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WriterManJimbo
10-29-2013, 07:44 AM
Say I wanted to write a story about how Andy Kaufman has been living and faked his death and is now a spy.

And it's a work of fiction. He's dead -- presumably -- but what are the legalities behind this? Do I have to get some sign off? Is there any risk involved? Educate me!

JoeBanks
10-29-2013, 11:46 AM
Celebrities (and their estates after they have passed) retain a right of publicity (on a state-by-state basis) that would likely encompass the story you describe:

http://en.wikipedia.org/wiki/Personality_rights

Howie428
10-29-2013, 12:15 PM
The story you've described is so much fiction already that you might as well change the name and make it fictional. You can still loosely base the personality on a celebrity and perhaps even call it a homage if anyone notices the connection.

I guess that if you wanted to you could write the Andy Kaufman version, but keep in mind that you might want to change it later. This approach worked for the E.L James.

WriterManJimbo
10-29-2013, 03:04 PM
The story you've described is so much fiction already that you might as well change the name and make it fictional. You can still loosely base the personality on a celebrity and perhaps even call it a homage if anyone notices the connection.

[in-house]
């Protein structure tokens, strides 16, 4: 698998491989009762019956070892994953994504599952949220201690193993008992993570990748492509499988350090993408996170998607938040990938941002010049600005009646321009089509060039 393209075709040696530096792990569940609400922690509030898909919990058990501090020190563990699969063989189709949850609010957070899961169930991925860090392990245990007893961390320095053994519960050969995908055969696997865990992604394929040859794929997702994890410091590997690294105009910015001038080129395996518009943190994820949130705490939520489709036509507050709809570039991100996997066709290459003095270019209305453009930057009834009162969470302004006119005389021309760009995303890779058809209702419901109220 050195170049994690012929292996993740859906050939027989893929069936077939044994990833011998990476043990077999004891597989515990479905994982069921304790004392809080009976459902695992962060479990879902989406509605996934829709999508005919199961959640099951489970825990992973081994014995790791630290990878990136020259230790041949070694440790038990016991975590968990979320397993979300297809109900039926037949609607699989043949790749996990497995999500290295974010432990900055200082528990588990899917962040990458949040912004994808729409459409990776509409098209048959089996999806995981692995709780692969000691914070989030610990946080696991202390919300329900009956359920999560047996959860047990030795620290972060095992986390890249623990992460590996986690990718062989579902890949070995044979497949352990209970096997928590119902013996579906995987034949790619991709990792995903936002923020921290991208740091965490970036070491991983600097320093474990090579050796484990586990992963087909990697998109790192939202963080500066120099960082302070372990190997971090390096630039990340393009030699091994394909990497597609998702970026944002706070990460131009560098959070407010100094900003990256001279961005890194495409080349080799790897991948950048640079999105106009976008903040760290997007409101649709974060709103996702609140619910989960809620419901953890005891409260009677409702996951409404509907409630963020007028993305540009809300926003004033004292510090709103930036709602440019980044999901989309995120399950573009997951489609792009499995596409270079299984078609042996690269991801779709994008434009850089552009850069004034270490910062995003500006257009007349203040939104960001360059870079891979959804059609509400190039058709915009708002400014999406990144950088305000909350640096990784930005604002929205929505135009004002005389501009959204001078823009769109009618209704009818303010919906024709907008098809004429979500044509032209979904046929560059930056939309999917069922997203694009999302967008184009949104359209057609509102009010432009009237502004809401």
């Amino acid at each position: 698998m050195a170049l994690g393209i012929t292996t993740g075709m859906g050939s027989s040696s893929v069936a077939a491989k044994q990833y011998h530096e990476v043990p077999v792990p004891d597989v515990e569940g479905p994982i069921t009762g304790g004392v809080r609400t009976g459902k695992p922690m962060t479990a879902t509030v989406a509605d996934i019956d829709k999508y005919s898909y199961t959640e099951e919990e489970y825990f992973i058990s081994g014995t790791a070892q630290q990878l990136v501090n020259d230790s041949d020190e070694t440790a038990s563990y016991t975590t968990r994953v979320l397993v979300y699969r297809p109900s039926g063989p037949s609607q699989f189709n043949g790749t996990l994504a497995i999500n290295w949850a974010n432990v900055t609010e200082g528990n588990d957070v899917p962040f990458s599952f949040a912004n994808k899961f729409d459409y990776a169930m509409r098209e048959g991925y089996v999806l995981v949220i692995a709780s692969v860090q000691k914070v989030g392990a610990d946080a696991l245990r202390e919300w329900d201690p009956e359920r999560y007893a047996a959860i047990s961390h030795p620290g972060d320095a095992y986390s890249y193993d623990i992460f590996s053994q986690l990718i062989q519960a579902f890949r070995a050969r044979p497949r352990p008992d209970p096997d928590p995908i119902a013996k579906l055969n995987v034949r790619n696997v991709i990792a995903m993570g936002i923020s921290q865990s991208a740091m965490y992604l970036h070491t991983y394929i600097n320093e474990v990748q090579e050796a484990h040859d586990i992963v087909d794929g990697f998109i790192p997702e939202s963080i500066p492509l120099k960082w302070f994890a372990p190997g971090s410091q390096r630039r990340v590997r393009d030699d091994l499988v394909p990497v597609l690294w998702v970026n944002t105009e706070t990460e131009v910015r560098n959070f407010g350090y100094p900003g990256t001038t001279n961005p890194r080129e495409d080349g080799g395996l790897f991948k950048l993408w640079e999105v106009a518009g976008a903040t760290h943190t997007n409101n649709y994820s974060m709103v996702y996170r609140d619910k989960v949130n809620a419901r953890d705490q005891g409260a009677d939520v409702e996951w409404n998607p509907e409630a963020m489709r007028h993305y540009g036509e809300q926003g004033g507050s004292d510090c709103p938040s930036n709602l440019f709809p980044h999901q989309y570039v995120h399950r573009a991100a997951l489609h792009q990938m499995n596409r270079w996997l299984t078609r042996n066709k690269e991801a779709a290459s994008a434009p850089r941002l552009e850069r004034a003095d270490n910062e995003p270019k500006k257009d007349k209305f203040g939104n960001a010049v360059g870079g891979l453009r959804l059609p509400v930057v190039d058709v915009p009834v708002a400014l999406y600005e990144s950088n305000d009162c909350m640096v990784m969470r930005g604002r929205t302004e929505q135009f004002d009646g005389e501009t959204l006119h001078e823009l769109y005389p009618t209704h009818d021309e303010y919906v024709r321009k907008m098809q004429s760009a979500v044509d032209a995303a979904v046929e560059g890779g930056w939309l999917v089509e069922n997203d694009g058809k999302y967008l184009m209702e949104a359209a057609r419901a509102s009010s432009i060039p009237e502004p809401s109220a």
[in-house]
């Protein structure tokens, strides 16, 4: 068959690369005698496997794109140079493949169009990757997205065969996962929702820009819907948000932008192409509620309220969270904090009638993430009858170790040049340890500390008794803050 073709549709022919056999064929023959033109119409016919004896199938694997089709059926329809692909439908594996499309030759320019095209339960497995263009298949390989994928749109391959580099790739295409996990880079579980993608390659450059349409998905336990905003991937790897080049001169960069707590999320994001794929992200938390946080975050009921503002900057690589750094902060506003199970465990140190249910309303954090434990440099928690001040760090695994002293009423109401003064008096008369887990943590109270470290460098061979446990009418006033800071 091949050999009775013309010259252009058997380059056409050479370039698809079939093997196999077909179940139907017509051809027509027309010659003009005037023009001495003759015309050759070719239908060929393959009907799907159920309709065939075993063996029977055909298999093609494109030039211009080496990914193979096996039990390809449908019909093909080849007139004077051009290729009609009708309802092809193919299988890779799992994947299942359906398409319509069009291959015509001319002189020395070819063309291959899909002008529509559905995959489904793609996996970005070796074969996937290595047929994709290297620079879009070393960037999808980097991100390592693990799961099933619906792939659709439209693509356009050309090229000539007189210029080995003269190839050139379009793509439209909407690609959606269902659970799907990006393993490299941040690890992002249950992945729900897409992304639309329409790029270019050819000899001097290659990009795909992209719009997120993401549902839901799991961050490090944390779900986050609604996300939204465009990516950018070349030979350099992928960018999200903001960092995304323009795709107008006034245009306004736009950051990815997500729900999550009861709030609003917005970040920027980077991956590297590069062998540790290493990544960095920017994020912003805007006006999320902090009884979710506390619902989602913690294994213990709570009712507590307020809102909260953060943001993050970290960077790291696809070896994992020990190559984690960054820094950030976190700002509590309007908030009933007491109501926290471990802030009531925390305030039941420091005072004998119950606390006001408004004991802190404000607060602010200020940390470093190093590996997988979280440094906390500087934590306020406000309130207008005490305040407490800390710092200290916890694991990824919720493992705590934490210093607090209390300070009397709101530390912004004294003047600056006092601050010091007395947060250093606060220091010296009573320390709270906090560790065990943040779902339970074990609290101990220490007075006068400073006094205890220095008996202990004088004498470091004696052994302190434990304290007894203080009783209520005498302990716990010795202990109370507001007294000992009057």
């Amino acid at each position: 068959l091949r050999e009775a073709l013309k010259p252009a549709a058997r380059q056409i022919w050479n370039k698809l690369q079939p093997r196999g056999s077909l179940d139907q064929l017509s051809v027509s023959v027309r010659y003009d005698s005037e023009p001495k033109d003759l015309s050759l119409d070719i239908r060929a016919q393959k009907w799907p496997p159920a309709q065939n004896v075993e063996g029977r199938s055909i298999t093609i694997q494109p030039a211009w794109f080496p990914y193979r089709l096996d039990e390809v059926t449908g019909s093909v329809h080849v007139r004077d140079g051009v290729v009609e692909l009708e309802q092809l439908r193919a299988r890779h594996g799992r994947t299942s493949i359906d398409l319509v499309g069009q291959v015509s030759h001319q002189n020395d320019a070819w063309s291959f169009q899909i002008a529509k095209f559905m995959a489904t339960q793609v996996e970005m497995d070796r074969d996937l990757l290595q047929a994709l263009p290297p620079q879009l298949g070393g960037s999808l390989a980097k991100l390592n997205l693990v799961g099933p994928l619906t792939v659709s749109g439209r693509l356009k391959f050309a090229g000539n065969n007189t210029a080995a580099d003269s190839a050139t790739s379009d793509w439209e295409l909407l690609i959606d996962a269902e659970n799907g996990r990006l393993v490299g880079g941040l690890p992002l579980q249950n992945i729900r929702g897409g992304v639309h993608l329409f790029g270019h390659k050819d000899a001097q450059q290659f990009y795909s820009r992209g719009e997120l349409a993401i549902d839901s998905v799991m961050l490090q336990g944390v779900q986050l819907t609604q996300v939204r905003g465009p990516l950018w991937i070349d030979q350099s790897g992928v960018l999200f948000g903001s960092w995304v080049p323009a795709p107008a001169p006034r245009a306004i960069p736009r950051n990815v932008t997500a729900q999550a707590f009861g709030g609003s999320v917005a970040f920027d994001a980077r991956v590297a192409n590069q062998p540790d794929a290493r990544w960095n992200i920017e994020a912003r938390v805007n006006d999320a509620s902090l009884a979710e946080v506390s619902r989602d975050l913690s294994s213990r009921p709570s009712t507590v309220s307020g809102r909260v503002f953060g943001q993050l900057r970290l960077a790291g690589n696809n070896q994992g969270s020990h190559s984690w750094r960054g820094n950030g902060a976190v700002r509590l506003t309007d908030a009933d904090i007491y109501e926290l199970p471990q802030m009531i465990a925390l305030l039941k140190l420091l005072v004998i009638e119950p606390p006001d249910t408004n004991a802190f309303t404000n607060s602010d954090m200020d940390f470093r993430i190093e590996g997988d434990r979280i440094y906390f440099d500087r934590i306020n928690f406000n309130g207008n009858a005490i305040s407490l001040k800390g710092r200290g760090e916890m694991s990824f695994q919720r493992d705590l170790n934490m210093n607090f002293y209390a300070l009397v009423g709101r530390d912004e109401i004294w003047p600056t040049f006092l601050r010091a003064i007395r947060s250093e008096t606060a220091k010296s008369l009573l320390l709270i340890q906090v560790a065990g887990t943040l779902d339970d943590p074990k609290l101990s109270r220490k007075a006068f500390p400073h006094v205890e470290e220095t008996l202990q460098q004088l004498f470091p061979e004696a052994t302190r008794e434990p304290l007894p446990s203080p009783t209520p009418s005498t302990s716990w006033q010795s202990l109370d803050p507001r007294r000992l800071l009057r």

I guess that if you wanted to you could write the Andy Kaufman version, but keep in mind that you might want to change it later. This approach worked for the E.L James.

I used Kaufman as an example In my case, the 'famous person' is tied closely to the high-concept. But the person is dead and the thing is more of an urban legend than real. I'd say a bit more like Confessions of a Dangerous mind(only not a memoir and not of the living).

I imagine Bubba Hotep can get away with it...but maybe because it's so outrageous?

I also see things like THE LIFE AND DEATH OF PETER SELLERS that used a fictionalized Stanley Kubrick...so maybe it's 'okay'?

Howie428
10-29-2013, 05:26 PM
It's a strange thing about these issues that the more out there you go with your depiction, the more allowed it's likely to be. Once you start adding commentary and perhaps parody then you have a stronger case for free speech.

There is a tradition that a public figure depicted in their public role is fair game for commentary. Weirdly when you try to accurately depict someone, and perhaps give insight into who they really are/were, you might need clearance to do it.